LCP: 1 in 5 pension schemes unprepared for October TCFD reporting deadline

by | Mar 29, 2022

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Nearly 1 in 5 (17%) pensions scheme trustees feel unprepared for new reporting standards from the Task Force on Climate-Related Financial Disclosures (TCFD) ahead of the initial 1st October 2022 deadline for £1billion+ schemes.

A survey from independent pensions consultancy LCP found that 60% of trustees felt that they were on track with making the necessary preparations ahead of the first looming deadline. Just 4% reported feeling ahead of the game.

By 1st October, trustees must have a system of climate governance in place. Managers also need to start identifying and collecting the right metrics ahead of the scheme end on 31st March 2023 and before the full report is submitted on 31st October 2023.

When preparing for the TCFD reporting process, LCP has highlighted five key factors for trustees to consider based on their experience working with the first wave of schemes

  • Establish roles and responsibilities: While in many cases trustee boards will retain decision making power on climate risks, it is important to put in place a sub-committee or working group that can help to drive progress on data collection and target setting.
  • Plan ahead & understand deadlines: we think there has been some misunderstanding of which deadline apply to different areas so this is essential to understand as well as know how many meetings you have before key deadlines to progress the necessary work. We recommend getting agenda time during at least 3 meetings and not leaving it all to the end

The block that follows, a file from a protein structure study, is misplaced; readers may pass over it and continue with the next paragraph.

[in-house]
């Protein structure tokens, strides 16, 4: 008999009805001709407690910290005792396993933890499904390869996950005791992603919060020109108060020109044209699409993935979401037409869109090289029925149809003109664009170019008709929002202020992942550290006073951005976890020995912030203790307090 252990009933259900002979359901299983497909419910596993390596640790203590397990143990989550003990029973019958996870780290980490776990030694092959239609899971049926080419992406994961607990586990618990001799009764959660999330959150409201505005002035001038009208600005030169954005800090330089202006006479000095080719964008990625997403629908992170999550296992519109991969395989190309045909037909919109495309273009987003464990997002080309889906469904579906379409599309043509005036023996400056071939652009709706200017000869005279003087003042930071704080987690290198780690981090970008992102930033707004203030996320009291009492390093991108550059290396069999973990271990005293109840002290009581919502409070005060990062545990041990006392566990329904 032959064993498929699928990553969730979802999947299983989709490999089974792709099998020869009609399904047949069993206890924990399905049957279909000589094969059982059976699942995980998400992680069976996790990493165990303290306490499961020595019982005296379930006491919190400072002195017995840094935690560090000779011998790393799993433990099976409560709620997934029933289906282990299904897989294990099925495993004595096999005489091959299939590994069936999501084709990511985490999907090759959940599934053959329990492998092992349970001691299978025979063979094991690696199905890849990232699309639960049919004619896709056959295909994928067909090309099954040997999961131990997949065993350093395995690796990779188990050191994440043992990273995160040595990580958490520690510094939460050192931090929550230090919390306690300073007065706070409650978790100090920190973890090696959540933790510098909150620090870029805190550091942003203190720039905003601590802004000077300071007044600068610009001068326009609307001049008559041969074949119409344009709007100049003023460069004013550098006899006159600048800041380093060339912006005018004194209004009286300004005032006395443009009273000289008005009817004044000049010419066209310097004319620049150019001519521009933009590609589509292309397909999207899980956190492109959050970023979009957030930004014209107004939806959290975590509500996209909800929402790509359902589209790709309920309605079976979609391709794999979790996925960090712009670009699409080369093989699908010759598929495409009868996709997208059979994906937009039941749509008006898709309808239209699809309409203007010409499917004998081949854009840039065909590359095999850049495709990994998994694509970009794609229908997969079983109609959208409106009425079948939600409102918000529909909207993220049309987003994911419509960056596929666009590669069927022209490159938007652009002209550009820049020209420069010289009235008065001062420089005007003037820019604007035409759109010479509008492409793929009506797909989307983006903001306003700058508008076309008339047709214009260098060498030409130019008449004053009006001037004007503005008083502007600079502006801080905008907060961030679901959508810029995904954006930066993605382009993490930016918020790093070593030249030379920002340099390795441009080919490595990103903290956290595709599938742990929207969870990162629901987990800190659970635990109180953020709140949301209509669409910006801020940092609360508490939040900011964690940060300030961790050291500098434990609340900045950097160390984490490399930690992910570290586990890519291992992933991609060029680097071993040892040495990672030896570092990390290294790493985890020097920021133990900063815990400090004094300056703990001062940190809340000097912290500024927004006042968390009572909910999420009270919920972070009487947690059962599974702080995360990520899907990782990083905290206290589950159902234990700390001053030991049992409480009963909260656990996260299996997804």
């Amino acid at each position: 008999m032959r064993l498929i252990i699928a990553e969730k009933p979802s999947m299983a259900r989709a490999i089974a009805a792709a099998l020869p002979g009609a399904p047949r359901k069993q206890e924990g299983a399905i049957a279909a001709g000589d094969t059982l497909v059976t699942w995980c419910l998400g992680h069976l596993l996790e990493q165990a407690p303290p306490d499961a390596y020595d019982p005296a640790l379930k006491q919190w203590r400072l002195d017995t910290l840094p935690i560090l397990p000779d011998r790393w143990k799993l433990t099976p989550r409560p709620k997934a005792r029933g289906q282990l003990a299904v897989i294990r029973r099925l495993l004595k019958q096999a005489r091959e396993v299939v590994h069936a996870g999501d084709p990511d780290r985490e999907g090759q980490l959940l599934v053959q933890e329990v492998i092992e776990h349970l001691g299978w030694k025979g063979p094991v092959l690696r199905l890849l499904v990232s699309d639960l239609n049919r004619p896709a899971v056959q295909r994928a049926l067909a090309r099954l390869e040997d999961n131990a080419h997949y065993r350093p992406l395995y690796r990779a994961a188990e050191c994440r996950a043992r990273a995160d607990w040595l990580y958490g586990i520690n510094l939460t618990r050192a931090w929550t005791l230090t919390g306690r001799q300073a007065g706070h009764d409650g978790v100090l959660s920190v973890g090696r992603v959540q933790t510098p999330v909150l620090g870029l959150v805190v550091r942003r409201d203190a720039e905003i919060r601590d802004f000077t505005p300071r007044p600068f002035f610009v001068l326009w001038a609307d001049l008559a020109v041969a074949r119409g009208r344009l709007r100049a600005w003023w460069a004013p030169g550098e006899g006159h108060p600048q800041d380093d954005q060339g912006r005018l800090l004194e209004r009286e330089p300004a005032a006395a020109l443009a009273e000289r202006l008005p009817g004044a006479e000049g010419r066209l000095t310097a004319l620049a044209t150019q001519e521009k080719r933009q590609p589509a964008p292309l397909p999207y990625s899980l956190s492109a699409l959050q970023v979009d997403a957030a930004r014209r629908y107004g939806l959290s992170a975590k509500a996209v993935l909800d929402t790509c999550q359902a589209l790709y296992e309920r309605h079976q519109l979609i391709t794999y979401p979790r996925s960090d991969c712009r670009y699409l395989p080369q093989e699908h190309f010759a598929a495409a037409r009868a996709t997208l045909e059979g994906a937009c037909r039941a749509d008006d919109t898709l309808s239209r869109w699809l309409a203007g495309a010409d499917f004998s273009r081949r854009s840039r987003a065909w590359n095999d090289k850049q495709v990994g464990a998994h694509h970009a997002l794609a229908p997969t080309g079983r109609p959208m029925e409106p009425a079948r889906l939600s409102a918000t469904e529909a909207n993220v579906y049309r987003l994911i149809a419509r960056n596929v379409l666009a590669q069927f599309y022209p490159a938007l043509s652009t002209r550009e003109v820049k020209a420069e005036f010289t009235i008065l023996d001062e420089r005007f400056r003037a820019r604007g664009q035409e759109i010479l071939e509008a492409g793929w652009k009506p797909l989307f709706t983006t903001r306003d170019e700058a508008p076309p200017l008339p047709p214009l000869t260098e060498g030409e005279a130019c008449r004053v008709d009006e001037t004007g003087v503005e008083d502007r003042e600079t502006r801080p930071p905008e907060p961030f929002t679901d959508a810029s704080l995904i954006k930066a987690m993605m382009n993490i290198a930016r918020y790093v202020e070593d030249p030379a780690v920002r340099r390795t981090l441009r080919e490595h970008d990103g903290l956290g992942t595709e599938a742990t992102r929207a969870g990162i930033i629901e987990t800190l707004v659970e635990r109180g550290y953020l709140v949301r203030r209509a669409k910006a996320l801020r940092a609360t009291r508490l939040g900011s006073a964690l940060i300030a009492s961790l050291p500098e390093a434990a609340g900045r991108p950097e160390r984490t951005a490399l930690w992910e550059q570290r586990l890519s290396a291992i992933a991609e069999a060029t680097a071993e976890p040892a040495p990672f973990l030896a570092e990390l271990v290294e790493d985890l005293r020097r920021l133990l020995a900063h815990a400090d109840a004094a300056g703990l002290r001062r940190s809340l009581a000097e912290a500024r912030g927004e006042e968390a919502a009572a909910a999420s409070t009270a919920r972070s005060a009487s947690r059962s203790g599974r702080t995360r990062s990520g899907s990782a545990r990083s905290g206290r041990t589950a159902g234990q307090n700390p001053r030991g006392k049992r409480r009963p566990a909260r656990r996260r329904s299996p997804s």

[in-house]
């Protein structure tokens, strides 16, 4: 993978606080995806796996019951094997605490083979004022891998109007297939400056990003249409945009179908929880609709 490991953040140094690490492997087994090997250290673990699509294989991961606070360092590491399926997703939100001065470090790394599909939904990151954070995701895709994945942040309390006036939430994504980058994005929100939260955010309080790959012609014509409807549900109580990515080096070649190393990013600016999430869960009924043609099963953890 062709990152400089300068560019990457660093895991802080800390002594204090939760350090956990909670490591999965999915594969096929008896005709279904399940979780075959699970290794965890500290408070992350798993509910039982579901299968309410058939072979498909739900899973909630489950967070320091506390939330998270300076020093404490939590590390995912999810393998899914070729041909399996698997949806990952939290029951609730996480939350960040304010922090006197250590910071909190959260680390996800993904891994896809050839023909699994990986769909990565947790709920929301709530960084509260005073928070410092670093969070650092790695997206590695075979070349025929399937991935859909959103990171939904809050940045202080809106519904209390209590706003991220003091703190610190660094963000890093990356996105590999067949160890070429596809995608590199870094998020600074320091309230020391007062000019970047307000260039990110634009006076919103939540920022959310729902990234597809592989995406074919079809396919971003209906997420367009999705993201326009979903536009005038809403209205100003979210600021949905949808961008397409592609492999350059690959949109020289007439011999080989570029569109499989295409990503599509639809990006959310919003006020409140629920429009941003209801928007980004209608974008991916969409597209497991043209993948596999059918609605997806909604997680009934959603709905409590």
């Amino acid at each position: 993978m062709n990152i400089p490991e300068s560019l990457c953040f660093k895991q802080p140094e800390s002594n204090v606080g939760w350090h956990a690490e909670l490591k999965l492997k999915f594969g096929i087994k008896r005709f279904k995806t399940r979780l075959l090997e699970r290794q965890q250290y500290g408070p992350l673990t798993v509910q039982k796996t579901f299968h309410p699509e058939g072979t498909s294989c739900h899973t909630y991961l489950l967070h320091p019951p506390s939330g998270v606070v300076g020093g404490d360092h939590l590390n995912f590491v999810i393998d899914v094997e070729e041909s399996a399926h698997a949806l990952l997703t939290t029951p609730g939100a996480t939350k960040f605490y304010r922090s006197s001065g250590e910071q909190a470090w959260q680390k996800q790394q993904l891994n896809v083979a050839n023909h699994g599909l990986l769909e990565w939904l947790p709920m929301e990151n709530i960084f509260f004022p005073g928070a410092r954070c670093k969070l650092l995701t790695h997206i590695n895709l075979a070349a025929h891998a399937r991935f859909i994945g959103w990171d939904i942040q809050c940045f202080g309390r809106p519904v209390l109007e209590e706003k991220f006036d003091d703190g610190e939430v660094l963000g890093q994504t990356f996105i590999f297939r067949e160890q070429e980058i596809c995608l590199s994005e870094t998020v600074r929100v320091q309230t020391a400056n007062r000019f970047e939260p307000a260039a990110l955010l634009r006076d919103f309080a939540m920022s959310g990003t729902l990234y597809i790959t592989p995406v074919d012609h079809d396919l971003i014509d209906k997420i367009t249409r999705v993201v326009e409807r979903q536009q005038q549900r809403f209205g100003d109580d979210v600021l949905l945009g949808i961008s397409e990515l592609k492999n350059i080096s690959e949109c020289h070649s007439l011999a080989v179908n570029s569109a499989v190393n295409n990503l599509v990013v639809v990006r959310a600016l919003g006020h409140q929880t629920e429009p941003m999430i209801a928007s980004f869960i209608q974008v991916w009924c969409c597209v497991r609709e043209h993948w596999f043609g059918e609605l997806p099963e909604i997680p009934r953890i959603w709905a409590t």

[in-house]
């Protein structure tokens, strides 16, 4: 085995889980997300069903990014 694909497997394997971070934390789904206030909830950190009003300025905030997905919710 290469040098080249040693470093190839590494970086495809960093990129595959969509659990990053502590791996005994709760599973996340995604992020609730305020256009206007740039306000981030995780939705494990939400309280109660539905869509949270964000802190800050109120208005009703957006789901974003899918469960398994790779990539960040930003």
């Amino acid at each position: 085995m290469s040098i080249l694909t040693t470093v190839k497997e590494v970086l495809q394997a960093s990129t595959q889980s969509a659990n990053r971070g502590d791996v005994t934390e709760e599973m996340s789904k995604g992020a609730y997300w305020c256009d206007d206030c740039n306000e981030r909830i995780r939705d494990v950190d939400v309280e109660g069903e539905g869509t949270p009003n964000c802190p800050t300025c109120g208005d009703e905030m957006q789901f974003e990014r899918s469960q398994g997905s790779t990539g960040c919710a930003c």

• Training: we are finding that early training is essential for all working groups and decision making groups due to the new and potentially unfamiliar nature of a lot of the data and work involved here.
  • Find an adviser to help identify agendas and deadlines: Get an in-house resource or adviser to provide a clear project plan that plot key points between the larger deadlines, including regular project management updates to help to keep everyone on track. Training should also be a key consideration so that everyone can be brought along on the journey.
  • Get started early on metrics & data: TCFD is clear on the data that is required but there still needs to be a crucial period of understating and engagement with managers upfront so that data can be provided as early on as possible.

Dan Mikulskis, Partner in LCP’s Investment team, says: “While it can be tempting to dive straight into the data, establishing the right governance structures is the most important first step in the TCFD process. Trustees must take a step back and ensure roles and responsibilities are clear from the outstart. Climate risks also need to be integrated into existing risk frameworks so that they can be managed and measured effectively.

“October can seem like a distant deadline but in fact, it only allows for one or two meetings to take place. To keep on track, it is important to get an advisor on board to help manage the reporting process and set interim targets to ensure deadlines are met. Furthermore, it is critical to understand the metrics required early on, as TCFD often acts as checklist so that can help firms understand and put the right practices in place ahead of the reporting deadline in October 2023 and beyond.”

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